Does Reheating the Coffee Destroy the Caffeine?


This post contains affiliate links and we will be compensated if you buy after clicking our links.

Does Reheating the Coffee Destroy the Caffeine?

To most people, a nice cup of coffee is an energy boost to get them going on with their day. It would be a shame if a weak cup of coffee ruined that small moment of bliss. To avoid that, one might ask whether reheating coffee destroys the caffeine in it.

Reheating coffee doesn’t destroy the caffeine as caffeine stays stable until its melting point, 455 °F (235 °C). The boiling temperature will ultimately change the chemical structure of the oils and sugars in coffee, resulting only in an altered taste.

In this article, I’ll discuss the chemistry behind caffeine and whether reheating coffee is the best way to enjoy it after it’s gone cold. I’ll also share with you the fun ways you could transform your cold coffee into a refreshing treat.

Is Caffeine in Coffee Heat Stable?

Caffeine is a drug that stimulates the central nervous system and can naturally be found in many plants. However, it can also be synthetically produced. It’s also a metastable stimulant, meaning that it’ll stay stable for a while until changed.

The boiling point for caffeine is 352 °F (178 °C), and when boiled, it will not break down. However, caffeine will begin to dissolve, thanks to the hydrogen bonds reacting with water molecules. That said, caffeine will remain stable until its melting point, which stands at 455 °F (235 °C).

In other words, you should still be able to get a kick out of your coffee, even if it has been reheated after sitting out for too long.

Does Reheating the Coffee Change Its Flavor?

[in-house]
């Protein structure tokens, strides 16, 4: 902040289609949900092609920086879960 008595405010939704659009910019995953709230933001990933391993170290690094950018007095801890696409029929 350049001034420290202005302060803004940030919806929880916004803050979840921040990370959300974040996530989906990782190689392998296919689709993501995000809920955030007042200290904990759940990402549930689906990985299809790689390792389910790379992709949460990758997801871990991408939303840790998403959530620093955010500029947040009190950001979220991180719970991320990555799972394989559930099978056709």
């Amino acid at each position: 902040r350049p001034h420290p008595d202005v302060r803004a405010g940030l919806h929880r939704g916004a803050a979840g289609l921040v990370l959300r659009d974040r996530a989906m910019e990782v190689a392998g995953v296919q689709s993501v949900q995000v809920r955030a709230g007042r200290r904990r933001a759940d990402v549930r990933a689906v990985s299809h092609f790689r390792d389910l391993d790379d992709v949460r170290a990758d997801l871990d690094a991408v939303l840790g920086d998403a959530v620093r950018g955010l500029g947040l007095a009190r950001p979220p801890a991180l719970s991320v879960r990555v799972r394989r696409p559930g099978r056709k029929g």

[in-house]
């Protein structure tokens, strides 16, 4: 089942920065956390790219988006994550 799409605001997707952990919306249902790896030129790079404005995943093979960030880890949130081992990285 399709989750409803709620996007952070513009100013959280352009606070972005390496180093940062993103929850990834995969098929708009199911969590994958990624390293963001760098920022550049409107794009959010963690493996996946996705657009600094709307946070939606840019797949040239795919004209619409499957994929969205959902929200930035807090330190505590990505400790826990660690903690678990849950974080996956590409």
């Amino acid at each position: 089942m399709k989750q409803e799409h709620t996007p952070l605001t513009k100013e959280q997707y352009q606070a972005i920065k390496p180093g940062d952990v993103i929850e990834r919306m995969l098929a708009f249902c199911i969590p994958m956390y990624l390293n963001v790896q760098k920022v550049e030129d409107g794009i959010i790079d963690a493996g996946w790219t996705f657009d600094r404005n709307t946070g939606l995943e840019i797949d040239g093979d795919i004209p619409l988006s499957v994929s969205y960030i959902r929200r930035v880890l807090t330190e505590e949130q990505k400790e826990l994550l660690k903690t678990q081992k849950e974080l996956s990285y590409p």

We’ve all been there — sometimes, we’re just too focused on a pile of work that’s in front of us to enjoy a cup of coffee before it gets cold.

While reheating the coffee might look like the most logical solution to this problem, that’s actually not the case.

Coffee goes bitter after reheating because of simple chemistry — the oxidation process. Oxidation causes the bonding of oxygen molecules, resulting in the rapid deterioration of aromatic oils and sugars, ultimately leading to that specific sour and bitter taste.

In other words, oils and sugar in coffee are responsible for the taste of the actual coffee, so reheating them causes their chemical structure to change, affecting the coffee flavor itself.

Even without the actual reheating process, whether by microwave or some other way, oxidation is bound to happen as coffee gets cold. So, to have the ultimate coffee-drinking experience, it’s best to stick to the freshly-brewed cup of coffee.

One thing to ensure when making a delicious cup of coffee is the freshness of the coffee beans. If coffee beans are stale, your coffee will taste funny from the get-go. So, if you can’t remember when and where you bought your coffee beans and if they’re still fresh, check out this article to learn how to know if coffee beans have gone stale.

Is Reheating Coffee Potentially Dangerous?